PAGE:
Not only has MF Global had to file for bankruptcy protection, now there's this news about the securities firm run by former New Jersey Gov. Jon Corzine (D):
"Federal regulators have discovered that hundreds of millions of dollars in customer money has gone missing from MF Global in recent days, prompting an investigation into the brokerage firm, which is run by Jon S. Corzine, the former New Jersey governor, several people briefed on the matter said on Monday."
The Times adds that "regulators are examining whether MF Global diverted some customer funds to support its own trades as the firm teetered on the brink of collapse."
Bloomberg News says that "the holding company for the broker-dealer run by former New Jersey governor and ex-Goldman Sachs Group Inc. co- Chairman Jon Corzine, told regulators yesterday about deficiencies in accounts that it managed for clients in the futures market, the CFTC and Securities and Exchange Commission said in an e-mailed statement."
And the news service adds that:
"Corzine, 64, now faces a regulatory probe as well as a bankruptcy. He wagered $6.3 billion of the firm's own money on sovereign European debt in a bid to increase profits. Instead, the firm reported a $191.6 million quarterly loss on Oct. 25. ... Under CFTC regulations, futures brokers that trade on exchanges are required to keep their clients' collateral, often cash or securities, separate from their own accounts."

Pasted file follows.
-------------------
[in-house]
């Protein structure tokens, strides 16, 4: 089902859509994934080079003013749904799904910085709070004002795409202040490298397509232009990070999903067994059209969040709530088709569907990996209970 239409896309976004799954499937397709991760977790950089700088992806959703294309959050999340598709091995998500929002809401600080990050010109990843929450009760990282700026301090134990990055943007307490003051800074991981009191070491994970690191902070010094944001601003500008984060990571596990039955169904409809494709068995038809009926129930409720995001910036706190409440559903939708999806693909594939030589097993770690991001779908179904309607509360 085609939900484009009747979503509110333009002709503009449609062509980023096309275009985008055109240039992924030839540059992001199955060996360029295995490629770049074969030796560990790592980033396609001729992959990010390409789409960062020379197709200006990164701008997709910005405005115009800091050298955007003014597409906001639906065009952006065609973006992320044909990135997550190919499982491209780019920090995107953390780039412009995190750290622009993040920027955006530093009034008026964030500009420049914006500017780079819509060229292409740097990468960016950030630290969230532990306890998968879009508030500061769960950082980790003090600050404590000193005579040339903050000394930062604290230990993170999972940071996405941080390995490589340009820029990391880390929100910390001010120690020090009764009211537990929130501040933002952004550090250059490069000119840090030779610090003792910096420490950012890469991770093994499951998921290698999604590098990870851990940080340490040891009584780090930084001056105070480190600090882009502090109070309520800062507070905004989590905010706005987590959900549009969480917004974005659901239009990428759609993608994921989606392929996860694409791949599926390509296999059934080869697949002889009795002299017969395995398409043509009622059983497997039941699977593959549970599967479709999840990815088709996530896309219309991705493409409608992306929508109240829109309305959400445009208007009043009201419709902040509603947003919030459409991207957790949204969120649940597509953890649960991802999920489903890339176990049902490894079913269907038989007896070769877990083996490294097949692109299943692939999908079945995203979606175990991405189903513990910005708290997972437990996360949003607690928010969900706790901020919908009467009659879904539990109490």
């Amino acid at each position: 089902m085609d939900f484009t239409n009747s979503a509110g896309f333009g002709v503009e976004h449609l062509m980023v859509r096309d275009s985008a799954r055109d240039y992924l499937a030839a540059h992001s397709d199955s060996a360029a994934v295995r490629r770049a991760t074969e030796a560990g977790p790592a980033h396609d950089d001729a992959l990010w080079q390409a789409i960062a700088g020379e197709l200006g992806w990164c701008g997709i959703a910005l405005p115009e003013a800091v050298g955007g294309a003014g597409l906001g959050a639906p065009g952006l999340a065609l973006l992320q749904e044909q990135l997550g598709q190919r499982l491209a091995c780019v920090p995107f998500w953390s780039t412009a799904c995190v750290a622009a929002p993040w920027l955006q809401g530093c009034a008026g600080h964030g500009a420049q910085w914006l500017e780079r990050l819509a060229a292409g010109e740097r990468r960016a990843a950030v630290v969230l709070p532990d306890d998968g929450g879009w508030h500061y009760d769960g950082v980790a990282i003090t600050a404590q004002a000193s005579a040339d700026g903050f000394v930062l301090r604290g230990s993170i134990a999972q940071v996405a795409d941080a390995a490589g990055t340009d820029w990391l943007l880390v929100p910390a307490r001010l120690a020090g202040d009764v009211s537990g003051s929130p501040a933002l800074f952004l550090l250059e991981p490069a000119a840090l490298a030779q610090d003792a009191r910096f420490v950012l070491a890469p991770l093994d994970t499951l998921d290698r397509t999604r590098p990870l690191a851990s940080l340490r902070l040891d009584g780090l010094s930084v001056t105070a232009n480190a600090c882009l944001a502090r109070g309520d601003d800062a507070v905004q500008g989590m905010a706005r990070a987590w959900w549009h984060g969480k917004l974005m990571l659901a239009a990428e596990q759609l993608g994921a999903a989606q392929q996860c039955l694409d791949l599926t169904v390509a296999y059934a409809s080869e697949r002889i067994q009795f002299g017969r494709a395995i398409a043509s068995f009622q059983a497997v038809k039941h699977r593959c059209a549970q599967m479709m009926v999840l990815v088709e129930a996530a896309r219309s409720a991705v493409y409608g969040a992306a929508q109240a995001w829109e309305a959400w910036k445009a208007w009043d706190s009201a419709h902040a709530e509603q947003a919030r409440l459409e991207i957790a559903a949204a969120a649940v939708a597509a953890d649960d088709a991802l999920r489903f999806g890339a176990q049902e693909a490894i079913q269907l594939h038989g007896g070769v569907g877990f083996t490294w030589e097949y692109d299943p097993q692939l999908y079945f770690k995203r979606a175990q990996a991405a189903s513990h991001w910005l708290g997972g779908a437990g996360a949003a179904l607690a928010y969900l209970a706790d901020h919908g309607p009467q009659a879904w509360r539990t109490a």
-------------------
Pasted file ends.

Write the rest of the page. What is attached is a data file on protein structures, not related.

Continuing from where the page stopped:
According to The Wall Street Journal, the firm "collapsed into bankruptcy ... when a potential buyer bolted over a discrepancy of hundreds of millions of dollars in the beleaguered securities firm's books, people familiar with the matter said."
Zoe Chace of NPR's Planet Money team reported for Morning Edition on the "sad tale of MF Global." She says the firm bet big on European sovereign debt, buying millions of dollars' worth of debt from Spain, Portugal, Belgium, Ireland, Italy and others — and got burned.